In the race for governor, the pollsters found that Polis lead Stapleton by 18 points among all unaffiliated voters and 17 points among all women voters. On Nov. 1, 39 percent of registered voters in Colorado were unaffiliated and 50 percent of registered voters were women. It surprised few who looked at the race objectively that when the votes were counted, Polis won by nine points.
In the race for state attorney general (AG), the Republican candidate was 18th Judicial District Attorney George Brauchler, a popular prosecutor first elected in 2012 and re-elected without opposition four years later. He continues to serve in that position. He did not need to resign to run for AG. Brauchler obtained the conviction of Aurora theater shooter and unsuccessfully sought the death penalty in that case. He viewed the role of AG as ending at the state’s borders unless the federal government “expressly violates our laws, our rights, our Constitution…”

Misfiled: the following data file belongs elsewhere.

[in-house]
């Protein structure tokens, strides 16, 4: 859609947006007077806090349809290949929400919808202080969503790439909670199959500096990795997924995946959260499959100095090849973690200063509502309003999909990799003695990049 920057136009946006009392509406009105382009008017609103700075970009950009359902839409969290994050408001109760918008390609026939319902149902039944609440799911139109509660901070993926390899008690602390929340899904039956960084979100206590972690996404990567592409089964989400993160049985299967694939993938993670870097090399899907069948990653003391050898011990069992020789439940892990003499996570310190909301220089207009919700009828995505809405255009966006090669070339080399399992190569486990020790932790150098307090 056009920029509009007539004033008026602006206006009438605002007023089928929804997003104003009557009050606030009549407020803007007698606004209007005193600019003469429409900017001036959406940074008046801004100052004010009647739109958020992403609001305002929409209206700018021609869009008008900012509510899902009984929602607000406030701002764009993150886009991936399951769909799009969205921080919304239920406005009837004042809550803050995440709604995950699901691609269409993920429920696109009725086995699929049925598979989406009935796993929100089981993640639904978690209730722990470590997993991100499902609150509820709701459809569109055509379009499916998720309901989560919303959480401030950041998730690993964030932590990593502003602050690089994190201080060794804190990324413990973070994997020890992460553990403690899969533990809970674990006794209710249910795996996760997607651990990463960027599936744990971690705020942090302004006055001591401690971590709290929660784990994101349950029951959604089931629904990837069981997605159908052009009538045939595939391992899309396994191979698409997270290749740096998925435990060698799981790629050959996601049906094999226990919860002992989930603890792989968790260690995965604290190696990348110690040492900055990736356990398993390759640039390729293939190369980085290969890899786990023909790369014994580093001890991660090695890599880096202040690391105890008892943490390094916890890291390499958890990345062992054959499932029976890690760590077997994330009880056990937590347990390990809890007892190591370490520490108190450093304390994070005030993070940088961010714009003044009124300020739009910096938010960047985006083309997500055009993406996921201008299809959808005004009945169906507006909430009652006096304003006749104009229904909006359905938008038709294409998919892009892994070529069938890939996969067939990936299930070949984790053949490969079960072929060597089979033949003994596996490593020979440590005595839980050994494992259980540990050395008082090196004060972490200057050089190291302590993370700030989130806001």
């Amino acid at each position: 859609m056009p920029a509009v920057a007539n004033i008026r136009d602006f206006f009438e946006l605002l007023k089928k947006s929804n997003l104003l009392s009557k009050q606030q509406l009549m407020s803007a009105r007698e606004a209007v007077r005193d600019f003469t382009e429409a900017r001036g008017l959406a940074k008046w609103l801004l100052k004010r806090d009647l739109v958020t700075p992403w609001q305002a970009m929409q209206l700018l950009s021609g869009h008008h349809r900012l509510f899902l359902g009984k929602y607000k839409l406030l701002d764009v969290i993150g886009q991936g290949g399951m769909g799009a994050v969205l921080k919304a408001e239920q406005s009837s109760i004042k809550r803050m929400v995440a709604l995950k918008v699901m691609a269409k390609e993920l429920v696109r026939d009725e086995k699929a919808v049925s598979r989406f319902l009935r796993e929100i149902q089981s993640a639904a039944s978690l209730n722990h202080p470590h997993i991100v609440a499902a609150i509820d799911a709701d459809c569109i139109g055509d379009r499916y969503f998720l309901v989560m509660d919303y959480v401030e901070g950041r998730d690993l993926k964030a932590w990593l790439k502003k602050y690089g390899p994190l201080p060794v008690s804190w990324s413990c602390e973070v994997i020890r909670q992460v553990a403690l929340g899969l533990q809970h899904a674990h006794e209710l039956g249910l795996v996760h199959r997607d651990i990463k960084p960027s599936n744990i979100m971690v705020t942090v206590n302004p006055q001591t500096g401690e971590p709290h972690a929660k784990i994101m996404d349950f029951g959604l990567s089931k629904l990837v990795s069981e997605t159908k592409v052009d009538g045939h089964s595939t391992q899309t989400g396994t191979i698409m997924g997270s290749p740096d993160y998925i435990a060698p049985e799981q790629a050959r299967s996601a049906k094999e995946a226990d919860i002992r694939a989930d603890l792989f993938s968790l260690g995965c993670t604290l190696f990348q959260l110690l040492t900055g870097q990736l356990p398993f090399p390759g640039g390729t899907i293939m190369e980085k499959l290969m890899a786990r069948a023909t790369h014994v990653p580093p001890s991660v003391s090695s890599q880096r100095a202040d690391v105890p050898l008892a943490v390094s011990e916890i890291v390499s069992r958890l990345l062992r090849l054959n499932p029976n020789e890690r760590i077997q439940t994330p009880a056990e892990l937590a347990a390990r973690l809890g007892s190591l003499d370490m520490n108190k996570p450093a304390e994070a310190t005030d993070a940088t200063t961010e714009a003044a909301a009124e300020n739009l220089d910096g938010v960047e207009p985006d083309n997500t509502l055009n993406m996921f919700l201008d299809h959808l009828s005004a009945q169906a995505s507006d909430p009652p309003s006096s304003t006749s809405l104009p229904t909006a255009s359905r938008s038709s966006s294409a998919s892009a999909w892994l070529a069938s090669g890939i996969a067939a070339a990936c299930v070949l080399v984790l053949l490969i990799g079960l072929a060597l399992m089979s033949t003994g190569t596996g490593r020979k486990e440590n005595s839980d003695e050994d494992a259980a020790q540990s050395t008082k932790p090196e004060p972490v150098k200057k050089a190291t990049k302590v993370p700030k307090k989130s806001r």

Democratic Colorado Attorney General-elect Phil Weiser, whose government background is at the federal level and served as dean of the CU law school, took a much different view. Weiser openly said that he got into the race specifically to act as a check on Trump, invoking asylum seekers and family separation as issues.
There was virtually no polling done on this race, but Brauchler was a seasoned, popular politician who received numerous endorsements from a host of law enforcement and political officials from across the state, and The Denver Post. Even the Colorado Associations of Realtors and Home Builders gave him their endorsement. Weiser’s endorsements were almost exclusively from Democratic elected officials, current and former.